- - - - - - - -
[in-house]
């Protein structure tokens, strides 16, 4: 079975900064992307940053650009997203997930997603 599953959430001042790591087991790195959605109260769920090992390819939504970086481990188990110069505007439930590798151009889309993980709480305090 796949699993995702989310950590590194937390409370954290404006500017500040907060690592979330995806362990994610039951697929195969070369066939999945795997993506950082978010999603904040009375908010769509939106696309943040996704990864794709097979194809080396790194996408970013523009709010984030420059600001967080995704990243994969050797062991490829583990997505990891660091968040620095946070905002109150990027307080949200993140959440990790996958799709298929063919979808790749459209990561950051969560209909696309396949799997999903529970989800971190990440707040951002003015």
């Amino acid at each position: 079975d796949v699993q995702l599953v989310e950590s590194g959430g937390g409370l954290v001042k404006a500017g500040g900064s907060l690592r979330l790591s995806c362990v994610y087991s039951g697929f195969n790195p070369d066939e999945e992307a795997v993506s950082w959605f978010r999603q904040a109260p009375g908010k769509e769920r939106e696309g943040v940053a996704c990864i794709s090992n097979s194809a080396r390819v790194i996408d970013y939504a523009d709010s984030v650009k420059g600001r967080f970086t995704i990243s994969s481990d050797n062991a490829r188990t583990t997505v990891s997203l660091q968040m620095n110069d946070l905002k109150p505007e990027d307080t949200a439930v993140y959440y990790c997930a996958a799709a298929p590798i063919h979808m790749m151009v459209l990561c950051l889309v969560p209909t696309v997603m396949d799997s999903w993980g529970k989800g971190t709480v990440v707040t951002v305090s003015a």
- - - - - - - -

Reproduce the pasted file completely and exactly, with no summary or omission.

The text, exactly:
[in-house]
């Protein structure tokens, strides 16, 4: 079975900064992307940053650009997203997930997603 599953959430001042790591087991790195959605109260769920090992390819939504970086481990188990110069505007439930590798151009889309993980709480305090 796949699993995702989310950590590194937390409370954290404006500017500040907060690592979330995806362990994610039951697929195969070369066939999945795997993506950082978010999603904040009375908010769509939106696309943040996704990864794709097979194809080396790194996408970013523009709010984030420059600001967080995704990243994969050797062991490829583990997505990891660091968040620095946070905002109150990027307080949200993140959440990790996958799709298929063919979808790749459209990561950051969560209909696309396949799997999903529970989800971190990440707040951002003015």
């Amino acid at each position: 079975d796949v699993q995702l599953v989310e950590s590194g959430g937390g409370l954290v001042k404006a500017g500040g900064s907060l690592r979330l790591s995806c362990v994610y087991s039951g697929f195969n790195p070369d066939e999945e992307a795997v993506s950082w959605f978010r999603q904040a109260p009375g908010k769509e769920r939106e696309g943040v940053a996704c990864i794709s090992n097979s194809a080396r390819v790194i996408d970013y939504a523009d709010s984030v650009k420059g600001r967080f970086t995704i990243s994969s481990d050797n062991a490829r188990t583990t997505v990891s997203l660091q968040m620095n110069d946070l905002k109150p505007e990027d307080t949200a439930v993140y959440y990790c997930a996958a799709a298929p590798i063919h979808m790749m151009v459209l990561c950051l889309v969560p209909t696309v997603m396949d799997s999903w993980g529970k989800g971190t709480v990440v707040t951002v305090s003015a």